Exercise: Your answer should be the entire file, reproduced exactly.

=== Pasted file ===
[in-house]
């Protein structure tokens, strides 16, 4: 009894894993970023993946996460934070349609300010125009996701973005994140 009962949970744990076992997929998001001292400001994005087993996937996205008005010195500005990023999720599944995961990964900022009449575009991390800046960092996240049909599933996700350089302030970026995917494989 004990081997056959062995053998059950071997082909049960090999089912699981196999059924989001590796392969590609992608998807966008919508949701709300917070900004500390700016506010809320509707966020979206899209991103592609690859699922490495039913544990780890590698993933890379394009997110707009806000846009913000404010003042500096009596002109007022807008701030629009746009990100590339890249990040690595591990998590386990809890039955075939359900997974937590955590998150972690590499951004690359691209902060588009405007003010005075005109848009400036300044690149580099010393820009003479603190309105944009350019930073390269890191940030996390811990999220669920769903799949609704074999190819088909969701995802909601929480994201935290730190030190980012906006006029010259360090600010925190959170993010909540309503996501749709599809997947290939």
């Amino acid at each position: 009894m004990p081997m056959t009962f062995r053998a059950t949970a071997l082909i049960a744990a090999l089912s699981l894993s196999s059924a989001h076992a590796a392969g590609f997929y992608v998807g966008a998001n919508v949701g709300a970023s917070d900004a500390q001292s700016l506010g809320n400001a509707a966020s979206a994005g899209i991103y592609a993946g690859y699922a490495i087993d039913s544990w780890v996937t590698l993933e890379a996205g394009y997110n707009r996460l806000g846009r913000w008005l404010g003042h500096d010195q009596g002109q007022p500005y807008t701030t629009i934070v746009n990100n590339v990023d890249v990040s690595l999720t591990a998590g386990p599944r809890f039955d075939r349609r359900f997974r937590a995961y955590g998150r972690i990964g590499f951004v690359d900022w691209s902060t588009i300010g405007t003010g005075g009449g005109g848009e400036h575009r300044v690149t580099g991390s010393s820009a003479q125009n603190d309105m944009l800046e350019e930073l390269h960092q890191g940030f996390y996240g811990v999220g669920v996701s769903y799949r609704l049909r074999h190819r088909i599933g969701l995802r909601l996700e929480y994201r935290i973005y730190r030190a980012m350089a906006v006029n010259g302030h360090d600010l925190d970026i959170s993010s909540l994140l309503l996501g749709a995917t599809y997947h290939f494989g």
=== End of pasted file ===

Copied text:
[in-house]
């Protein structure tokens, strides 16, 4: 009894894993970023993946996460934070349609300010125009996701973005994140 009962949970744990076992997929998001001292400001994005087993996937996205008005010195500005990023999720599944995961990964900022009449575009991390800046960092996240049909599933996700350089302030970026995917494989 004990081997056959062995053998059950071997082909049960090999089912699981196999059924989001590796392969590609992608998807966008919508949701709300917070900004500390700016506010809320509707966020979206899209991103592609690859699922490495039913544990780890590698993933890379394009997110707009806000846009913000404010003042500096009596002109007022807008701030629009746009990100590339890249990040690595591990998590386990809890039955075939359900997974937590955590998150972690590499951004690359691209902060588009405007003010005075005109848009400036300044690149580099010393820009003479603190309105944009350019930073390269890191940030996390811990999220669920769903799949609704074999190819088909969701995802909601929480994201935290730190030190980012906006006029010259360090600010925190959170993010909540309503996501749709599809997947290939």
């Amino acid at each position: 009894m004990p081997m056959t009962f062995r053998a059950t949970a071997l082909i049960a744990a090999l089912s699981l894993s196999s059924a989001h076992a590796a392969g590609f997929y992608v998807g966008a998001n919508v949701g709300a970023s917070d900004a500390q001292s700016l506010g809320n400001a509707a966020s979206a994005g899209i991103y592609a993946g690859y699922a490495i087993d039913s544990w780890v996937t590698l993933e890379a996205g394009y997110n707009r996460l806000g846009r913000w008005l404010g003042h500096d010195q009596g002109q007022p500005y807008t701030t629009i934070v746009n990100n590339v990023d890249v990040s690595l999720t591990a998590g386990p599944r809890f039955d075939r349609r359900f997974r937590a995961y955590g998150r972690i990964g590499f951004v690359d900022w691209s902060t588009i300010g405007t003010g005075g009449g005109g848009e400036h575009r300044v690149t580099g991390s010393s820009a003479q125009n603190d309105m944009l800046e350019e930073l390269h960092q890191g940030f996390y996240g811990v999220g669920v996701s769903y799949r609704l049909r074999h190819r088909i599933g969701l995802r909601l996700e929480y994201r935290i973005y730190r030190a980012m350089a906006v006029n010259g302030h360090d600010l925190d970026i959170s993010s909540l994140l309503l996501g749709a995917t599809y997947h290939f494989g």